Face pareidolia, a phenomenon where the brain is tricked into seeing human faces in inanimate objects, may occur as a result of the brain processing the perceived facial expression in the same sequential way it perceives a human face.
Viewing a subliminal image of their own faces, participants showed an increase in activity in the dopamine reward pathway in the brain. Findings shed new light on the underlying neural processes of self facial recognition.
Emotional recognition technology is rapidly growing into a multi-billion dollar industry. Researchers investigate the limitations of new AI technology, and some of the biases within the algorithms, when it comes to identifying human emotions efficiently.
It may be harder to recognize familiar faces when they wear a surgical mask to protect against COVID-19, a new study reports. Researchers noted a 15% drop in the ability for people to recognize faces when they were masked.
Face pareidolia, the phenomenon of seeing facelike structures in inanimate objects, is a perceptual phenomenon that occurs when sensory input is processed by visual mechanisms that have evolved to extract social content from human faces.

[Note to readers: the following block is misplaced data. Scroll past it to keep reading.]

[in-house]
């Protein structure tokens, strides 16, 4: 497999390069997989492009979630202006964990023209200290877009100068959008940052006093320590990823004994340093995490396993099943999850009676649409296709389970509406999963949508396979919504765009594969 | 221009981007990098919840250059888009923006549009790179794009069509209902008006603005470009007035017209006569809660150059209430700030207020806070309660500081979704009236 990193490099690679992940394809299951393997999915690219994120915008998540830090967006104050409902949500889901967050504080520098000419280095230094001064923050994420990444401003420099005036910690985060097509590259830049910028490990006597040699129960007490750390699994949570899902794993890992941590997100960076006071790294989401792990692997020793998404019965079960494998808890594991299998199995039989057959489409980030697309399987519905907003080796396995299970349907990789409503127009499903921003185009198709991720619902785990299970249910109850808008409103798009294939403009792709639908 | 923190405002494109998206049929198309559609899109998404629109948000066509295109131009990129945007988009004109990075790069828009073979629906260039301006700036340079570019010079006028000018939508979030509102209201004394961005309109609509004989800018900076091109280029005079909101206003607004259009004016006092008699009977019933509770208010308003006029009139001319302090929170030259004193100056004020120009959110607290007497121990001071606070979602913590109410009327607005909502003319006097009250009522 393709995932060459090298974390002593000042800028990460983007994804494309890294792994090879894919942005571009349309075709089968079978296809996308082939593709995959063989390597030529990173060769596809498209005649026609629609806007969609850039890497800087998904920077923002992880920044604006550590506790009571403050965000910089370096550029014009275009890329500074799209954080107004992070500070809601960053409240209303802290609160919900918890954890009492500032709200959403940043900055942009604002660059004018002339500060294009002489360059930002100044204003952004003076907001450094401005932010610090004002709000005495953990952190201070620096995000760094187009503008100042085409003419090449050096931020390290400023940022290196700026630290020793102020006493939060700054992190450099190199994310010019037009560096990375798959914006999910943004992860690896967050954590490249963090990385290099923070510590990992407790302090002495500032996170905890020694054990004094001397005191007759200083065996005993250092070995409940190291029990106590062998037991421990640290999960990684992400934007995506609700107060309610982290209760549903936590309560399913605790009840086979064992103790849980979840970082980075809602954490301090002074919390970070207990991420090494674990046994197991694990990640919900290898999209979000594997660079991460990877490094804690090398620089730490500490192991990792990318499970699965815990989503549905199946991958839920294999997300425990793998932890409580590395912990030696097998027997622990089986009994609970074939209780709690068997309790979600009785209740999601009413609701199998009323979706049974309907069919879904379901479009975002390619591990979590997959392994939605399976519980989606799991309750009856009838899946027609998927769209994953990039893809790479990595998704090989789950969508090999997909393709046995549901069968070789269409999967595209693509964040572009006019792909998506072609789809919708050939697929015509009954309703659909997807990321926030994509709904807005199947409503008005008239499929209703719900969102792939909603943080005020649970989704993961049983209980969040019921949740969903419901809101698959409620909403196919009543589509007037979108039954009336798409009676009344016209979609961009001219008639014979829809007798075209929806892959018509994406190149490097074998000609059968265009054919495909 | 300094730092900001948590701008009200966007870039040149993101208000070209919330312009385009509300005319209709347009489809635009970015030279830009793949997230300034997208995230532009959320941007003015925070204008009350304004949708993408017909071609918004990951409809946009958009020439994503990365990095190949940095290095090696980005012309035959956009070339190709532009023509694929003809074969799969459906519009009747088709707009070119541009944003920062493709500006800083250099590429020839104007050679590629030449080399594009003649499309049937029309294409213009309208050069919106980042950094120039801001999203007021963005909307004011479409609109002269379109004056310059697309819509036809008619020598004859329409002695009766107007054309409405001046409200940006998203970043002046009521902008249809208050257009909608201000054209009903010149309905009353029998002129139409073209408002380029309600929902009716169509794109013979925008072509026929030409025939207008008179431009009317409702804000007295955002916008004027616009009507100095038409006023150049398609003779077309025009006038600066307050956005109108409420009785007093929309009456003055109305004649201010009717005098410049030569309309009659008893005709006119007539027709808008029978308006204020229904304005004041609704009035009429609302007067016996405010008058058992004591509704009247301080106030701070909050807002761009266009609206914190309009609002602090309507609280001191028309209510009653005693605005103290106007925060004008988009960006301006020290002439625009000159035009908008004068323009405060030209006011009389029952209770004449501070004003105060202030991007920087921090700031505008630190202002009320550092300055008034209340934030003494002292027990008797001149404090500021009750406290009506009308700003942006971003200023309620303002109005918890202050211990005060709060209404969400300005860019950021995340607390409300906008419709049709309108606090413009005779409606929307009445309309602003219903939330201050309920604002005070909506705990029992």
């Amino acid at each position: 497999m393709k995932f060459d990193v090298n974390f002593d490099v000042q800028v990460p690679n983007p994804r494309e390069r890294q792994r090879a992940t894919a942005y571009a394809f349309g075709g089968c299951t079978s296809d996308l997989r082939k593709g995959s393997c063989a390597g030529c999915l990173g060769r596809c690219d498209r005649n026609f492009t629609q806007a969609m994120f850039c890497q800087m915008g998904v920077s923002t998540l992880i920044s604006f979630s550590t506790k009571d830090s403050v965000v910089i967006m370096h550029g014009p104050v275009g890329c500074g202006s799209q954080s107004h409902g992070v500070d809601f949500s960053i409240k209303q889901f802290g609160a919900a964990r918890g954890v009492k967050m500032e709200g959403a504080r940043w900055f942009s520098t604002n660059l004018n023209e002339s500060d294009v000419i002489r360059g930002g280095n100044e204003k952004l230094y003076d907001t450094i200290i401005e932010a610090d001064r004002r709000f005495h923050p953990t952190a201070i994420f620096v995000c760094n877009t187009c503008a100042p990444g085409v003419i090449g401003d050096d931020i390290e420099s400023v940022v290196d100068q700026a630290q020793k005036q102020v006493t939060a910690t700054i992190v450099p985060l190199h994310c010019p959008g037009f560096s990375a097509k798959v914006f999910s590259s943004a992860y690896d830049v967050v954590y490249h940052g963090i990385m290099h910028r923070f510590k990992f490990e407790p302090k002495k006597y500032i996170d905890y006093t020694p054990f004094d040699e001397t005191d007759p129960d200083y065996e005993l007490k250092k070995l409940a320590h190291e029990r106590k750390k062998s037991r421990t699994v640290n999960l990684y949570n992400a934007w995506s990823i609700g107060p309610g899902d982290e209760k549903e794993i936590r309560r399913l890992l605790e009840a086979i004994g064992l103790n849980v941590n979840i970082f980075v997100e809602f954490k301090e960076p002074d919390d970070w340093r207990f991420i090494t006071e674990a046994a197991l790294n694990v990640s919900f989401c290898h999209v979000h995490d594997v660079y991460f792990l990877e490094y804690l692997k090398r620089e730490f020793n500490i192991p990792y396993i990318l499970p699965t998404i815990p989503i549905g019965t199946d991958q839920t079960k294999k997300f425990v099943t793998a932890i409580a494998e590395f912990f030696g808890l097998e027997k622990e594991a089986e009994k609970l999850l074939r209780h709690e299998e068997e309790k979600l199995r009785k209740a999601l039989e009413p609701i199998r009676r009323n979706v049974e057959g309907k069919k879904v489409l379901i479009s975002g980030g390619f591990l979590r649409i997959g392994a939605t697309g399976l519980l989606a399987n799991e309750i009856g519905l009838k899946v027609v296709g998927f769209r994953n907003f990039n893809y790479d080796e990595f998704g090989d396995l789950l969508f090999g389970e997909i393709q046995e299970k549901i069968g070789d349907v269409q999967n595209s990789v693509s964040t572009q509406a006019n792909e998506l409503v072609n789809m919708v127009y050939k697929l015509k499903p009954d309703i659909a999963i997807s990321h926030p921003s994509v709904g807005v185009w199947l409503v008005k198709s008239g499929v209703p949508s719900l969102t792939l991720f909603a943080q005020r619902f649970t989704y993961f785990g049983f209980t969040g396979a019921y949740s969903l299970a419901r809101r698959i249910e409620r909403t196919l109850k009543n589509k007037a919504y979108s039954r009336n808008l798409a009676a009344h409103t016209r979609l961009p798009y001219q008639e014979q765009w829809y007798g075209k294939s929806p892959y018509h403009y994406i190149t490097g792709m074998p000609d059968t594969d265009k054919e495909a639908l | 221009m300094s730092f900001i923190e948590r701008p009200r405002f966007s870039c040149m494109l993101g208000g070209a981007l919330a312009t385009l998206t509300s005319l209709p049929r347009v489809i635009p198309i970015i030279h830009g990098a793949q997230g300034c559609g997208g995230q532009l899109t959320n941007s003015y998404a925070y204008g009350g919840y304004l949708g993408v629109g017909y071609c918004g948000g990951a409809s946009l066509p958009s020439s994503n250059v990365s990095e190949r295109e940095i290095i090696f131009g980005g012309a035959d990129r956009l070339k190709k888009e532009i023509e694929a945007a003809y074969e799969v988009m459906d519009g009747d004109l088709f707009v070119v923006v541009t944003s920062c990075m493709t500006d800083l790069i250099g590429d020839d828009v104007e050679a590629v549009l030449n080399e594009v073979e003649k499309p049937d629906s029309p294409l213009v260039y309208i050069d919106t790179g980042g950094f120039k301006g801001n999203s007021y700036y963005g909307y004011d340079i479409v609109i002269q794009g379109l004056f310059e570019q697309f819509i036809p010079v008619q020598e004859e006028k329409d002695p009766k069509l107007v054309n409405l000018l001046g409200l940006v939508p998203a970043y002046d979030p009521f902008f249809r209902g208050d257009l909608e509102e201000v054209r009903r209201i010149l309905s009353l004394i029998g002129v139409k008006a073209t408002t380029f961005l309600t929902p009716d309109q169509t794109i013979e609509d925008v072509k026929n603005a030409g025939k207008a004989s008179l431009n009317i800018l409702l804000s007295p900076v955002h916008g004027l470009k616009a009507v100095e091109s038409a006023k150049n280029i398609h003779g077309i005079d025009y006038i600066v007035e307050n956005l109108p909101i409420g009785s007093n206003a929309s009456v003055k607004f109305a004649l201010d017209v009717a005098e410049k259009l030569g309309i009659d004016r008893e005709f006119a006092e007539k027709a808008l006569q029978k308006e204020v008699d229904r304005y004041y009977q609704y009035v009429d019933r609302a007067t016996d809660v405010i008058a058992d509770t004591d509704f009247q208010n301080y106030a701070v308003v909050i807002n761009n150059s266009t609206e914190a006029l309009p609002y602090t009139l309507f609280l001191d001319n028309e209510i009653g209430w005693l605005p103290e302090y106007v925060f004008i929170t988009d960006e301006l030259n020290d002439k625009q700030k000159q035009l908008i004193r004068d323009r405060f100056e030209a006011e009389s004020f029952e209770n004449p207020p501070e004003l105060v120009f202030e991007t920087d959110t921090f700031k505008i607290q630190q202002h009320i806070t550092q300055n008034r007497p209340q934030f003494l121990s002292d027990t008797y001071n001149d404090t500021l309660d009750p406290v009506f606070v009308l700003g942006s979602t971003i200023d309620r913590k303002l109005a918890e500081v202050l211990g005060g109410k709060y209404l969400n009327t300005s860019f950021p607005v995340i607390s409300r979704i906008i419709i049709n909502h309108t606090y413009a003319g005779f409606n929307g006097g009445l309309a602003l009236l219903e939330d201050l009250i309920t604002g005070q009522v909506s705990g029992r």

Researchers have developed a new technique that can potentially link serial killer victims based on subtle facial similarities. The concept was based on the victims' notorious killer, Ted Bundy, selected for his crimes. The researchers found a number of the victims had similar facial geometrics than those randomly selected from a public database. The application of the research could be a new tool to help law enforcement working on unsolved cases, linking victims to known killers.
The medial temporal lobe and medial parietal cortex work in tandem to assist in the recognition of faces and places.
A new study reports difficulty in telling members of an "outgroup" apart is linked to visual processing.